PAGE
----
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Breaking OO rules for query logic?

Hello all,
Ok, long-winded and contrived scenario to ask what's a pretty simple question.

Objects:
- Person
- Band
- BandMembership

Requirements:
1. People can be only in one band at a time (no side projects allowed)


Say we're using an OO mapper (but not one based on an ActiveRecord pattern -- so the domain objects know nothing of persistence). Now, I need to make a screen to allow new members to be added to a band. I need a list of people available to be added. This will be some kind of querying criteria -- in sql pseudo code:

select from people where id not in (select personid from bandmembership where bandmembership.isCurrent)

I feel like this "logic" should exist in the domain model somewhere. What if the criteria for band membership changes, and side projects are allowed? It just doesn't seem to be practical to put this in the domain model, though.

What do other people do in this situation? Is there some very obvious way I've just overlooked? Please help enlighten me.

Peter
PeterL Send private email
Friday, August 03, 2007
 
 
There doesn't seem to be a domain model, it's a simple CRUD app. So don't worry about it. That's one approach.
son of parnas
Friday, August 03, 2007
 
 
You could try to make a criteria object in the domain and pass it to the persistence layer, which would then own the job of getting the search done. Read up on Domain Specific Languages for neat ways of expressing rules. Here's a clumsy attempt off the top of my head ...

Criteria = new Criteria().equals("band", NONE).or().equals("membership", FLEXIBLE)
Stan James
Friday, August 03, 2007
 
 
In this case, we do not make the band membership "object" you have.  We treat that as a relational database implementation detail - just because you have a table does not mean you have an object.  In the object model, the bands contain collections of members.  The band is responsible for persisting itself and the collection relationship to the database properly in the band and membership tables.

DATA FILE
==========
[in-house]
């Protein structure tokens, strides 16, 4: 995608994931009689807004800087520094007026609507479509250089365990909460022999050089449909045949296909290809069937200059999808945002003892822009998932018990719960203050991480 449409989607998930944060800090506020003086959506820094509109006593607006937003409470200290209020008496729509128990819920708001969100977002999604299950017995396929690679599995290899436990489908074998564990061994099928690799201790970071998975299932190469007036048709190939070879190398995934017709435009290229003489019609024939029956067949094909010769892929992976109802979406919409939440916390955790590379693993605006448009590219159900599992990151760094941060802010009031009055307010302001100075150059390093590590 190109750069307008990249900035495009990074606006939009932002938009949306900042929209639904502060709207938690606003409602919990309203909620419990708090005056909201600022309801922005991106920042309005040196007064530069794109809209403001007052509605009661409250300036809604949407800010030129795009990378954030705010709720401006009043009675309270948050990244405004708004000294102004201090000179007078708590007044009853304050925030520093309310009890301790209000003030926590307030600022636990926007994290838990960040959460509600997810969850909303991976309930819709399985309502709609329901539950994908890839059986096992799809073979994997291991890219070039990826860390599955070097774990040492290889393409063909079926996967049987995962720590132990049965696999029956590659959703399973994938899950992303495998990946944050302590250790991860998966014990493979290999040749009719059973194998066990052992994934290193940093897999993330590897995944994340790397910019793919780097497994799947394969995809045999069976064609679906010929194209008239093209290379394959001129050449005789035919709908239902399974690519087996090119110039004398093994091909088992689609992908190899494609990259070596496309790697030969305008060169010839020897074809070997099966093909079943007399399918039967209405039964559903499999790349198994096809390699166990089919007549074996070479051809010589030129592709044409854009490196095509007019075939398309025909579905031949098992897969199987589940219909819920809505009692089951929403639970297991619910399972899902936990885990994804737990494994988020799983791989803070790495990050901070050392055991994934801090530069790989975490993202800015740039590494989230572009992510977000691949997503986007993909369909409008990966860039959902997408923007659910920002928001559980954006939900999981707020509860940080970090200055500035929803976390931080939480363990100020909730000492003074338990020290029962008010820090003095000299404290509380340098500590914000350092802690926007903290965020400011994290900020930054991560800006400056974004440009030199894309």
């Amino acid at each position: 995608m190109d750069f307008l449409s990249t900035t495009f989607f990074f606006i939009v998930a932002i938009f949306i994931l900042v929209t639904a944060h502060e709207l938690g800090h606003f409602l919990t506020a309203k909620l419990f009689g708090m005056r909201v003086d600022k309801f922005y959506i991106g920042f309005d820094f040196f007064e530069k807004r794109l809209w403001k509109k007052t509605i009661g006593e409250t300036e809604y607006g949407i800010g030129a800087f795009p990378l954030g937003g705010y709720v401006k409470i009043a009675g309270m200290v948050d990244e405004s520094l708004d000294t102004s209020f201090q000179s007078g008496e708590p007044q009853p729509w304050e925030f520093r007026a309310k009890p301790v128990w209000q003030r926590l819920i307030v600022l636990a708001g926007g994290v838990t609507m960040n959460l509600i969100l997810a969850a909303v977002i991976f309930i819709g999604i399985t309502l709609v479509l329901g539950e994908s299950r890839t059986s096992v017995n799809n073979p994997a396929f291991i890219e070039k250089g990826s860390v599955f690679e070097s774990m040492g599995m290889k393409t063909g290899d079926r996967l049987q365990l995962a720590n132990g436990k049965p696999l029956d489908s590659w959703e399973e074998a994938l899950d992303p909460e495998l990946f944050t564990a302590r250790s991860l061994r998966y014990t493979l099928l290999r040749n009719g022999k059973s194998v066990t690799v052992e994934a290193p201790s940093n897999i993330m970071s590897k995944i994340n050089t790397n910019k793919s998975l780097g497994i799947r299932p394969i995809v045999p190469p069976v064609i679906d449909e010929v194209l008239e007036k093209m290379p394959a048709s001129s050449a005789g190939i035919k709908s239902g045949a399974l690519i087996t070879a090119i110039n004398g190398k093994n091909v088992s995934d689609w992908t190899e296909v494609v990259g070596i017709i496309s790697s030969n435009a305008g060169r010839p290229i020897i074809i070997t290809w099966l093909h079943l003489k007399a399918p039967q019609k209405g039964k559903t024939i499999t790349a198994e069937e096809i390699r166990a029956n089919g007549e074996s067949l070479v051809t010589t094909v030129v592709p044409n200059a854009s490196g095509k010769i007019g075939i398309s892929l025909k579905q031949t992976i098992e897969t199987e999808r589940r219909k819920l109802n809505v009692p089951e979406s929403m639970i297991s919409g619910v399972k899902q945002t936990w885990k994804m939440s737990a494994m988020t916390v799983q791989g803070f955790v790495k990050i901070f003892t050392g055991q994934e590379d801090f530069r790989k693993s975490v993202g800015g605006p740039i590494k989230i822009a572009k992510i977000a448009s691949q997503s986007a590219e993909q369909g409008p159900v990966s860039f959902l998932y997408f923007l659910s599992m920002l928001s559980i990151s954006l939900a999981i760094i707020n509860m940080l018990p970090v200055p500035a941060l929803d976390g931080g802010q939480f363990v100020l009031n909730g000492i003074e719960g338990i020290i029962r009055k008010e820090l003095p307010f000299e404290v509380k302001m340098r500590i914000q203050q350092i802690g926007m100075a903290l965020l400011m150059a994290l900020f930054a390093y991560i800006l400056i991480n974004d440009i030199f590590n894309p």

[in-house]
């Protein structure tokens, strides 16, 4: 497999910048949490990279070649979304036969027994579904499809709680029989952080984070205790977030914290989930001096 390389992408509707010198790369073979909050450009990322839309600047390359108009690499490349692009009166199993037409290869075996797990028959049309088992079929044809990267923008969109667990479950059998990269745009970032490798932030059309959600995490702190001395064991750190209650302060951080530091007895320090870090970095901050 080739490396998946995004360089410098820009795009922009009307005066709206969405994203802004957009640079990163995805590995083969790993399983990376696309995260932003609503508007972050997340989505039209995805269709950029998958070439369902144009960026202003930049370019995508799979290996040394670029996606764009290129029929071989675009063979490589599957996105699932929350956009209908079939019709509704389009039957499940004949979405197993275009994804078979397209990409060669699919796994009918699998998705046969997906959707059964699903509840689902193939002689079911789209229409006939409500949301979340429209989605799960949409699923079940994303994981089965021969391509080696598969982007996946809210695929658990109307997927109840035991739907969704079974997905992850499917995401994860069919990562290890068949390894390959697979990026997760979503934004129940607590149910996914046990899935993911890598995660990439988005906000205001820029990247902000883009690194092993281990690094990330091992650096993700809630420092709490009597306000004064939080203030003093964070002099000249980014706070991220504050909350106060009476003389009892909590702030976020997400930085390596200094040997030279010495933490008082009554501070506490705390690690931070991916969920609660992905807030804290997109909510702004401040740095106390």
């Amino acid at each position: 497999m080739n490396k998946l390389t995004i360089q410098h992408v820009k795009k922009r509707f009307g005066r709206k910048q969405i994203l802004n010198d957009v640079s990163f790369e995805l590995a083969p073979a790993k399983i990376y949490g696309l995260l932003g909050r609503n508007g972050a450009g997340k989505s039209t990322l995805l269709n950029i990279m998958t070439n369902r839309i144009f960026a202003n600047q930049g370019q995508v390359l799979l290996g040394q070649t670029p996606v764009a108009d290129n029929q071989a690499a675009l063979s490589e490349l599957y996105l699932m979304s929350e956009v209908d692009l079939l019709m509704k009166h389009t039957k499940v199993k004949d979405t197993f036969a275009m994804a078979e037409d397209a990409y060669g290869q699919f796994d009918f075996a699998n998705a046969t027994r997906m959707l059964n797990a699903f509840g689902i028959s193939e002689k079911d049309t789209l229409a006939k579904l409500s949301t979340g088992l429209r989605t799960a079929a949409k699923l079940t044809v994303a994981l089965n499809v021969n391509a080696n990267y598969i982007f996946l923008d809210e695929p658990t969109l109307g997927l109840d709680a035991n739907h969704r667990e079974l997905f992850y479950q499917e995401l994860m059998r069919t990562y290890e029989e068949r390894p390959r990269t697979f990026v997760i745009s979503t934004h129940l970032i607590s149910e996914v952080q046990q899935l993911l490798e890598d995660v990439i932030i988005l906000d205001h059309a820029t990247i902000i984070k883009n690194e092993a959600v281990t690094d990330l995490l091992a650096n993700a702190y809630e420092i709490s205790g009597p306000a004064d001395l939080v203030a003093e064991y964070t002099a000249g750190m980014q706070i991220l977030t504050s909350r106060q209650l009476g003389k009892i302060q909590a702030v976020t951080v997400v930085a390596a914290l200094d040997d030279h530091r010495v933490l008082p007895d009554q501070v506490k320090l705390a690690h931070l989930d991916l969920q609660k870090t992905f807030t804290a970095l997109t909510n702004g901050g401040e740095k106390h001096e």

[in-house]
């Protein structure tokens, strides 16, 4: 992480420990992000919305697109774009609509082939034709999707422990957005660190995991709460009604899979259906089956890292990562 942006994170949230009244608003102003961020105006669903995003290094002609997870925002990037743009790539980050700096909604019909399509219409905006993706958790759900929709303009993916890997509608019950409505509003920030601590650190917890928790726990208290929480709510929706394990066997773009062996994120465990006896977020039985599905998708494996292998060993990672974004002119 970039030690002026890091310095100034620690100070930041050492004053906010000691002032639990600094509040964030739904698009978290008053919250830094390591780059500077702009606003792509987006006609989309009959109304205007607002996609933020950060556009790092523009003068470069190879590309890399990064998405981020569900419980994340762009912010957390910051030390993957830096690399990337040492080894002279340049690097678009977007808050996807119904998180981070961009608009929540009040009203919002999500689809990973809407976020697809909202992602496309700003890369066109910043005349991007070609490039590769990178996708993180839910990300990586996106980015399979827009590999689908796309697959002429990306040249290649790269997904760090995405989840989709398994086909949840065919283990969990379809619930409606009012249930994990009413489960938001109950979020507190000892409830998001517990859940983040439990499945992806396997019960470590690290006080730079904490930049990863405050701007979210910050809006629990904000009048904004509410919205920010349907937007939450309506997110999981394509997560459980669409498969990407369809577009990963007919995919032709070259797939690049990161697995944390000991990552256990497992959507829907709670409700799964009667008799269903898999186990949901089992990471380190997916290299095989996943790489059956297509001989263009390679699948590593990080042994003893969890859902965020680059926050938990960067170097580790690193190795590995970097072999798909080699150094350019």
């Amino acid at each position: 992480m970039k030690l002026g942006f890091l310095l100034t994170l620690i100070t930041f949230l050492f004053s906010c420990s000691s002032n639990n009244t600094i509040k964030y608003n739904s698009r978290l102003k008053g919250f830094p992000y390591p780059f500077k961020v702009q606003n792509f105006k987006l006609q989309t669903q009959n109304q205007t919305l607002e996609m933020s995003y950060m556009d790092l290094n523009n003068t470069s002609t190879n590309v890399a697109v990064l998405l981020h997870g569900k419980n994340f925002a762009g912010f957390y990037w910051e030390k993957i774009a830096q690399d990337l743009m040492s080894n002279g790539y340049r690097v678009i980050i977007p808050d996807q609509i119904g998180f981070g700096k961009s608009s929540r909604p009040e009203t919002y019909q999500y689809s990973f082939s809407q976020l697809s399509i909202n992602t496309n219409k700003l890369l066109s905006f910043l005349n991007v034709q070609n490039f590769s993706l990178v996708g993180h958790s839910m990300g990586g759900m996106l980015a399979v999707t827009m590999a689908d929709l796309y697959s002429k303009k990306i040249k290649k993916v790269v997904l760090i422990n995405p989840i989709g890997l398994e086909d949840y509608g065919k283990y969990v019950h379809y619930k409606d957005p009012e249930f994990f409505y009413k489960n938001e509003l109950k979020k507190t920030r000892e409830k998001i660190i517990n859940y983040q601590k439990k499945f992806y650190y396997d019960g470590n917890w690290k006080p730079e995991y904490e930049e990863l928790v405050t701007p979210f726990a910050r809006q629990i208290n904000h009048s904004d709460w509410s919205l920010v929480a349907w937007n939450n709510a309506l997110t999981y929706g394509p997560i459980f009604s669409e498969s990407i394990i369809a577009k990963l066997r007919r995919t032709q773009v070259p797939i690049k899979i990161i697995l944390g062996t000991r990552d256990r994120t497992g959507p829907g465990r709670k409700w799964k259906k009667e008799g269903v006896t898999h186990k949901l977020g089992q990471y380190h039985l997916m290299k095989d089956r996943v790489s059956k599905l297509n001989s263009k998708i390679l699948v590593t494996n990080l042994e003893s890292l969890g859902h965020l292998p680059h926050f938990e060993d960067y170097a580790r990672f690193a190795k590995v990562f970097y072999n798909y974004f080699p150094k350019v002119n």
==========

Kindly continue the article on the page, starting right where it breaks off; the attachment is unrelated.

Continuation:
In your case, however, I would not even have a membership table, since you are not allowing people to be members of more than one band, so (unless temporal changes are important), I would simply have the person have a foreign key column storing the ID of their band.
Cade Roux Send private email
Friday, August 03, 2007
 
 
Person is a "master" table - it contains last name, first name, city, etc.
Band is a "master" table - it contains name, genre, inception date, etc.
BandMembership is a linking table. it contains a band ID and a member ID.

With this model you can have any member be a member of any number of bands by making the key for the table be BandID + MemberID.

If you want to start out by restricting members to one band, simply reject any requests to add a second band membership for a member.  When the restriction is relaxed, just get rid of the rejection code.  Of course you may have to rewrite reports and other elements to accommodate the change in requirements ...

This is the way software evolves over time.  You start with an initial set of working rules and as your app gets into the marketplace and people use it they start pointing out the holes and missing things in the app.  That's why v2, v3 etc. exist.
Karl Perry Send private email
Saturday, August 04, 2007
 
 
son of parnas:
That example is not representative of the scope of the application or domain.

Stan James:
Thanks for the suggestion. I think this might be the way I go with this -- allow "querying" in the domain model in a
persistence-agnostic manner.

Cade:
The point of setting up the example this way was to show that temporal changes -are- important. I'm not worried just about who is a member of this band, but also who has -ever- been a member of this band. Like an employment history...

Karl:
See the point about the importance of "temporal" information. Also, I'm trying to avoid have to scan through every person in the system in memory to construct a list of "possibles". So I guess what I really need is a way to make that "query logic" part of the domain model in a safe way.


Thanks for the feedback, it's given me a lot to think about.

Monday, August 06, 2007
 
 
In the case of the temporal consistency, keep the membership table, you need to add effective dates to it and a constraint based on the effective dates.

I still would not have a first-class membership object in the domain object model, but instead put a criteria "knob" on the collection child object which indicates the effective date of the collection.  A collection object which has a non-current effective date cannot be altered by adds or removes (for obvious reasons).

The current collection should offer an add and remove, taking an effective date which is used to populate the effective dates in the membership records.

When you construct a band, you will not only need the ID but the effective date at which you want to look at the membership.  You can overload the constructor, so that passing no date is the same as passing the current date.

Right now, people are only allowed to be a member of one band, but if that changes, then the person would also need an effective date in their constructor.
Cade Roux Send private email
Tuesday, August 07, 2007
 
 
I would suggest picking up the book "Java Persistence With Hibernate".  You may not even be using Java or Hibernate, but its theoretical background information on OO design and the persistence of an OO domain model is quite useful.
DavidInTx Send private email
Tuesday, August 07, 2007
 
 

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